etc. 4. Alienations to the Church, under pretext of gifts in Frankalmoigne. 5. Ward. ships, marriages, escheats, suits, and services withholden and subtracted. 6. Fee-farms of the Crown, hundreds, wapentakes, and tithings. 7. Courts, wreck of the sea, free chace, free warren, and fishery, and other Jura Regalia. 8. Oppressions of the nobility, clergy, and other great men claiming to have and exercise such rights. 9. Exactions by excessive and illegal tolls in fairs and fór murage, pontage, etc. 10. Exactions and oppressions of sheriffs, escheators, and other ministerial officers under colour of law. 11. Unlawful exportation of wools, etc. 152 SCOTLAND.—Registrum Magni Sigilli Regum Scotorum in Archivis Publicis asser
vatum, A.D. 1306— 1424, cum Indicibus Nominum et Locorum, folio, 5 facsimiles, hf. bd. uncut, out of print, 10s
1814 The above is a collection of Royal Charters of Scotland. 153 ROTULI SCOTIÆ in Turri Londinensi et in Domo Capitulari Westmonasteriensi
asservati, 19 Edw. I.- Hen. VIII. 2 vols. folio, with Indices and 2 facsimiles, (pub. at £2. 2s bds.) half bd. uncut, 24s
1814-18 These are important records, illustrative of the political transactions between England and Scotland, commencing 19 Edw. I. 1290, and terminating 8 Hen. VIII. 1517. They chiefly relate to political, naval and military transactions ; to prisoners of war; rewards to partisans; orders for attainders and pardons; to revenue and trade ; grants of benefices ; licences to persons to fight duels in Scotland; to students in Scotland to study at the English universities ; grants of ward. ships ; safe conducts to pilgrims; and to various miscellaneous matters of great interest to the historian and antiquary. 154 RYMER's FOEDERA: Foedera, Conventiones, Litterae, et cujuscunque generis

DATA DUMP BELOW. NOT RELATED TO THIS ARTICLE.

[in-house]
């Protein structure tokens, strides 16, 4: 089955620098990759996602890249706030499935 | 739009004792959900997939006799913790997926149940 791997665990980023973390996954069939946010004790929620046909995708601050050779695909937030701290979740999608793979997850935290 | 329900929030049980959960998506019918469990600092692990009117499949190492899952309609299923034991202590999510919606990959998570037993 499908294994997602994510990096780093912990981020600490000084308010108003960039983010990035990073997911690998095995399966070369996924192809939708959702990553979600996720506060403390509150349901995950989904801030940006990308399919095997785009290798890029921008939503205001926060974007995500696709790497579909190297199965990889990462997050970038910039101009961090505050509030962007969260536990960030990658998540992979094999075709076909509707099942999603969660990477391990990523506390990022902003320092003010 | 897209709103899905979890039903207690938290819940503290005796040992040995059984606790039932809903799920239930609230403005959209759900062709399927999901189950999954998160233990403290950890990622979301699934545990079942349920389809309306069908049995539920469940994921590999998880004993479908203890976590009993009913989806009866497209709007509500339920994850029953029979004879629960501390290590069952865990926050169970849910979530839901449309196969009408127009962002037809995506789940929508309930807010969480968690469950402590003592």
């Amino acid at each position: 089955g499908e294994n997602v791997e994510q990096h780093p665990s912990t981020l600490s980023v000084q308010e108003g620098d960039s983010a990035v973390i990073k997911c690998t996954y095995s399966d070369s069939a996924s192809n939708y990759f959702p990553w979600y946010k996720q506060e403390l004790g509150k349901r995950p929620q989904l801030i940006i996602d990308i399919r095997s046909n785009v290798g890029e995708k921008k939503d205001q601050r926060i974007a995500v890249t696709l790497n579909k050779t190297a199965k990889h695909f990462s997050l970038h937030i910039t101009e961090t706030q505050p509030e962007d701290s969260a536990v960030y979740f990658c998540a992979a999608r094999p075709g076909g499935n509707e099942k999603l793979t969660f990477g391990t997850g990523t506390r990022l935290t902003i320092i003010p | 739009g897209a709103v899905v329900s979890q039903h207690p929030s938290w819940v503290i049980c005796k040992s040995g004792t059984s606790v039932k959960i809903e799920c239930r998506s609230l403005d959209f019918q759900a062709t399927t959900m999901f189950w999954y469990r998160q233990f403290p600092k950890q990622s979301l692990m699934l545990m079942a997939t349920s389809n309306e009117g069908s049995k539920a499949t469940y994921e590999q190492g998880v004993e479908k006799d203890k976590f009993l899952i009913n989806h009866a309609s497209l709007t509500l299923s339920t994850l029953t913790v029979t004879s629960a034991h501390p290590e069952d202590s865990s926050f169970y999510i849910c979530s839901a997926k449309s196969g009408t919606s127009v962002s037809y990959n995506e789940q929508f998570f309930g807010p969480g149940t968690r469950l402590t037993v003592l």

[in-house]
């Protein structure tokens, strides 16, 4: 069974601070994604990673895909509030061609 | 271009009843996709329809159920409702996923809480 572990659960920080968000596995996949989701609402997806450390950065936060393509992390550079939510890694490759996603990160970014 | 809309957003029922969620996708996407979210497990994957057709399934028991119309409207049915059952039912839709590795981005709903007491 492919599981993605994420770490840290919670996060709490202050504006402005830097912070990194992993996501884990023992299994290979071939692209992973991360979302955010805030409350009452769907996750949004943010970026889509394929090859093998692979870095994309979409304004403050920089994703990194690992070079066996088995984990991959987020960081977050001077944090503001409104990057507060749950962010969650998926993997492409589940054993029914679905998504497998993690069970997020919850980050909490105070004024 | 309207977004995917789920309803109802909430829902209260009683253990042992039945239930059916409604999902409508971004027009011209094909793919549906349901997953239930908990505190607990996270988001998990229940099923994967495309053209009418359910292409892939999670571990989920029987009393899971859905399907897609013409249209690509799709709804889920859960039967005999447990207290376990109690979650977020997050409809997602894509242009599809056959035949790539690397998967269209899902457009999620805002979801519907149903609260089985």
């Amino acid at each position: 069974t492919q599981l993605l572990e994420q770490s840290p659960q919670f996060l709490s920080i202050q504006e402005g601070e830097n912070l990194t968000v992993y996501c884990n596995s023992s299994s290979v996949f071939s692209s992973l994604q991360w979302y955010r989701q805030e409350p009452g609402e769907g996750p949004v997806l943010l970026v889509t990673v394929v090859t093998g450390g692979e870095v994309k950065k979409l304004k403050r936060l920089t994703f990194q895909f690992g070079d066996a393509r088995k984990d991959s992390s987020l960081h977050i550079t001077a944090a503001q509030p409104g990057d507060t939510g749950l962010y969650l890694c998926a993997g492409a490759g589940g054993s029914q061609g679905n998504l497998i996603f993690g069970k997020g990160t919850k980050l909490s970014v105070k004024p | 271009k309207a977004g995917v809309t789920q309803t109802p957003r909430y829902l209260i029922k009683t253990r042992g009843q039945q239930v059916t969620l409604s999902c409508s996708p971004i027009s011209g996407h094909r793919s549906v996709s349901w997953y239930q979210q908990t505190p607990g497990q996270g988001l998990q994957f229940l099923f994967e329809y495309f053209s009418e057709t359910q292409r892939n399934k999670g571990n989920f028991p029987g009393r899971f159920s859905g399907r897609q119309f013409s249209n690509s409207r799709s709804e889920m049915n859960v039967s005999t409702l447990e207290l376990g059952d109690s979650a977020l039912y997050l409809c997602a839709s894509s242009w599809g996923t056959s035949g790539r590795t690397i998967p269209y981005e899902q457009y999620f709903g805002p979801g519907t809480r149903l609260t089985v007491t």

Acta Publica, inter Reges Angliae et alios quosvis Imperatores, Reges, Pontifices, Principes, vel Communitates ; ab ingressu Gulielmi I. A.D. 1066, ad nostra usque tempora: denuò aucta et emendata acc. Ad. Clarke et Fred. Holbrooke, Vols. 1, 2, and 3, pars II. (1066-1344 and 1361-77) numerous large plates of facsimiles, including engravings of Seals, (pub.at £5.58) hf.bd. uncut, 30s 1816-30
The best edition, possessing all the advantages of the Dutch edition, with additional articles and plates from recently discovered sources. Vol. 1 extends from 1066 to 1307. Vol. 2 from 1307 to 1344. Vol. 3 from 1344 to 1377. Vol. 1, in 2 parts, is out of print. Vol. 3, part 1, can be supplied new for 24s. The following volumes will also be supplied new if required.
This invaluable collection, equally interesting to the Antiquary and Historian, contains copies of treaties, leagues, manifestoes, capitulations, correspondence, and other public documents, between this country and other states, since the Conquest; and presents most important illustrations, not only of the history of England, but of Europe.
155 PLACITA DE Quo WARRANTO, temp. Edw. I., II., III., in Curia Receptæ Scaccarii
Westm. asservata, folio, with Indices and a facsimile, hf. bd. uncut, out of print, 10s